Index hits high, investors hit low - The Honest Truth By Ajit Dayal
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Investing in India - Honest Truth by Ajit Dayal
Index hits high, investors hit low A  A  A
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31 OCTOBER 2013


There used to be a time when, for every one thousand point gain in the BSE-30 Index (now officially called the S&P BSE-30 Index), the TV screens on which we watch the business news would light up with the equivalent of the cheer leaders at an IPL-1.

High Index, no investors?

But that was then.

Today, the only people who seem to care about the Index hitting a new high are the people who hope to extract some benefit from an unsuspecting audience (namely, you): brokers, wealth managers, and the media who cover the financial news.

Just as the cheer leaders in IPL-1 faded into oblivion with purdah-style clothing in successive IPLs, the interest by retail investors in stock markets has been clouded by suspicion that the system does not work for them.

The BSE-30 Index may have leapt into the 22nd century with a new name due to the partnership with global rating giant S&P and the NSE may be on the cutting edge of technology with something sexy called algo trading - but the retail investor are not impressed. They continue to head for the exit door and stay away from the noise and racket of Dalal Street - or the eerie silence that envelope the interiors of the financial glass towers at BKC.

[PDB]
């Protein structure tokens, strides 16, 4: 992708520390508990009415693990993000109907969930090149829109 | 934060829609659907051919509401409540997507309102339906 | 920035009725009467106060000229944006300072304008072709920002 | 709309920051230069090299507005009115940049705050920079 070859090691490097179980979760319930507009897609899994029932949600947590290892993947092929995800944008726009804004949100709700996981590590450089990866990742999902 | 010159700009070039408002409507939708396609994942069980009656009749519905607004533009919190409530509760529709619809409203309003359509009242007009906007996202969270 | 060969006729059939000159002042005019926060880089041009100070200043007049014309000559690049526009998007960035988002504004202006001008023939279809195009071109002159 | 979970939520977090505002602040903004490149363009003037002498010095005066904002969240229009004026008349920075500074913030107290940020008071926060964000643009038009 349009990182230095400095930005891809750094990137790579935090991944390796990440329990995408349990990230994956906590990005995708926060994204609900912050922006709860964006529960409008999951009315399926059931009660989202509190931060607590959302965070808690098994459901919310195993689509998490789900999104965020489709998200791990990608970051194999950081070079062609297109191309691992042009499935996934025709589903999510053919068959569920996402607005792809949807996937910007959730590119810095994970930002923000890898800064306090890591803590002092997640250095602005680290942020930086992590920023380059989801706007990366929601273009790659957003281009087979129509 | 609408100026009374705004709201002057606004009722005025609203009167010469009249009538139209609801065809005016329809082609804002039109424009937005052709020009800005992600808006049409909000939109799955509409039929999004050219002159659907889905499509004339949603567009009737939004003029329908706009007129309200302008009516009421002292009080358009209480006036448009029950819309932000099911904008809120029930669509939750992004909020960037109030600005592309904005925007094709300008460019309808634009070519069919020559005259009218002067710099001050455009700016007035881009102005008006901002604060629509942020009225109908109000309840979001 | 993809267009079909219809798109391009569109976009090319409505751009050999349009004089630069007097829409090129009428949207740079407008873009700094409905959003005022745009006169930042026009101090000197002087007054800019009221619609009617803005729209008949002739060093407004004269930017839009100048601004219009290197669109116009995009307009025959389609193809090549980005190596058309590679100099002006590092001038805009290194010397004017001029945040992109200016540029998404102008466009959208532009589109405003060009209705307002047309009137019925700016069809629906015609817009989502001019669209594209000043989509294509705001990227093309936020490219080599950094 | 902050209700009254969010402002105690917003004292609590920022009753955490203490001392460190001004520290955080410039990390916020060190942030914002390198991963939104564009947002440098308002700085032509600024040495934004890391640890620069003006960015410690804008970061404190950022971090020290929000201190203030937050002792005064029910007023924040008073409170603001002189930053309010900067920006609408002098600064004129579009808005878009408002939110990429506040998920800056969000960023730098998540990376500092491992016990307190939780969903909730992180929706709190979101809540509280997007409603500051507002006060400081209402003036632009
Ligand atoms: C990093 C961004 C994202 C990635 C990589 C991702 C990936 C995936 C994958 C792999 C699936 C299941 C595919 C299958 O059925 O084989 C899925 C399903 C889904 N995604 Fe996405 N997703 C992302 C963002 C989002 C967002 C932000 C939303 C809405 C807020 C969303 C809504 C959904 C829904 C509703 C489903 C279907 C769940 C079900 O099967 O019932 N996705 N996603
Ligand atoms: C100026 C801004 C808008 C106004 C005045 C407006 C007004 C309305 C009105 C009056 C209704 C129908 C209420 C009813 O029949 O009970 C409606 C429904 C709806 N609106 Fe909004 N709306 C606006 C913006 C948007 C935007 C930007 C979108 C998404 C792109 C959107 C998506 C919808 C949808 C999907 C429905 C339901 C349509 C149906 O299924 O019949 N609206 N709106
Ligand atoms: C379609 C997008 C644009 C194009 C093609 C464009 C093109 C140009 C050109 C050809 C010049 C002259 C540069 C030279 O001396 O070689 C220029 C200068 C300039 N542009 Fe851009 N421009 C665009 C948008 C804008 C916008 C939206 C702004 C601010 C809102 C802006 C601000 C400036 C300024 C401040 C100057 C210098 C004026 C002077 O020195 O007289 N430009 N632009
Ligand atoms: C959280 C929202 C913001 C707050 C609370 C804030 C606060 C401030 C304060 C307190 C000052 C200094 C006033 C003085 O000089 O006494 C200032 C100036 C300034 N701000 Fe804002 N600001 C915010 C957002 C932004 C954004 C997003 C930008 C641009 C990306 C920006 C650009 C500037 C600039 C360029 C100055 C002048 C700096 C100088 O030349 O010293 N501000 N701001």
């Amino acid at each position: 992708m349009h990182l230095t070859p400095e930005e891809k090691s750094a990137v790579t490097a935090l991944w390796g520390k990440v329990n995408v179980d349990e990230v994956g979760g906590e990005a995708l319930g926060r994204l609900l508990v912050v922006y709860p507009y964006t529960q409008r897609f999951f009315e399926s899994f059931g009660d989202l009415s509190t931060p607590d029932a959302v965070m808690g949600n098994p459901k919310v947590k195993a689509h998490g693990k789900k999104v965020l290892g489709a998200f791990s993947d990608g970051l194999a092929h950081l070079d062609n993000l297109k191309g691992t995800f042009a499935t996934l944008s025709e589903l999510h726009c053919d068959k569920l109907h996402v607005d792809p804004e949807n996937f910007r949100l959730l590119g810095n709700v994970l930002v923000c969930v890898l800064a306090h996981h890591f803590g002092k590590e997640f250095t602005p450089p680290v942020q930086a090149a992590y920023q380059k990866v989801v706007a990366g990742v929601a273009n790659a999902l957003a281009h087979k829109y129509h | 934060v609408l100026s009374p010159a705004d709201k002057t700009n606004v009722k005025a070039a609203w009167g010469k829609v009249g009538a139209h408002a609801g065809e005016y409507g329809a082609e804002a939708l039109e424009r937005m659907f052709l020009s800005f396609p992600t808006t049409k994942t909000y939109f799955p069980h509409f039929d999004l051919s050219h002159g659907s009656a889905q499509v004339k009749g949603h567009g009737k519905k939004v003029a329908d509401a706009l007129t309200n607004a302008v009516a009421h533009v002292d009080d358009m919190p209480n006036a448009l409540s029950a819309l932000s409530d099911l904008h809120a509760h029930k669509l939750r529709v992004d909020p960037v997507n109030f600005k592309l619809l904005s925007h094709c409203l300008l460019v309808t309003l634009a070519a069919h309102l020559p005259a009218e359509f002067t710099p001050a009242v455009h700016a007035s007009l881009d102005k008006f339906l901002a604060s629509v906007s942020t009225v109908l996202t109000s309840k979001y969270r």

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And those that do not head for the exit door are heading to the police stations to file criminal complaints against the broking firms or wealth management producers who have depleted their savings. Not happy with this bandobast, SEBI has reportedly asked the police to go easy on these complaints since there exist internal "redressal" systems to correct any wrongs.

As a "fund manager", I rejoice the market reaching a new high but, as a provider of services and a "manufacturer" in the financial services industry, I am embarrassed at the brazen disrespect that most people in the field of finance have for the well-being of their clients. If any of the three entities I helped create (Quantum Mutual Fund, Equitymaster, and PersonalFN) were to ever practice what many of the financial services have adopted as a "standard operating procedure", I would bow my head in shame. (But I would have the money to advertise my brands and make you feel safe.☺)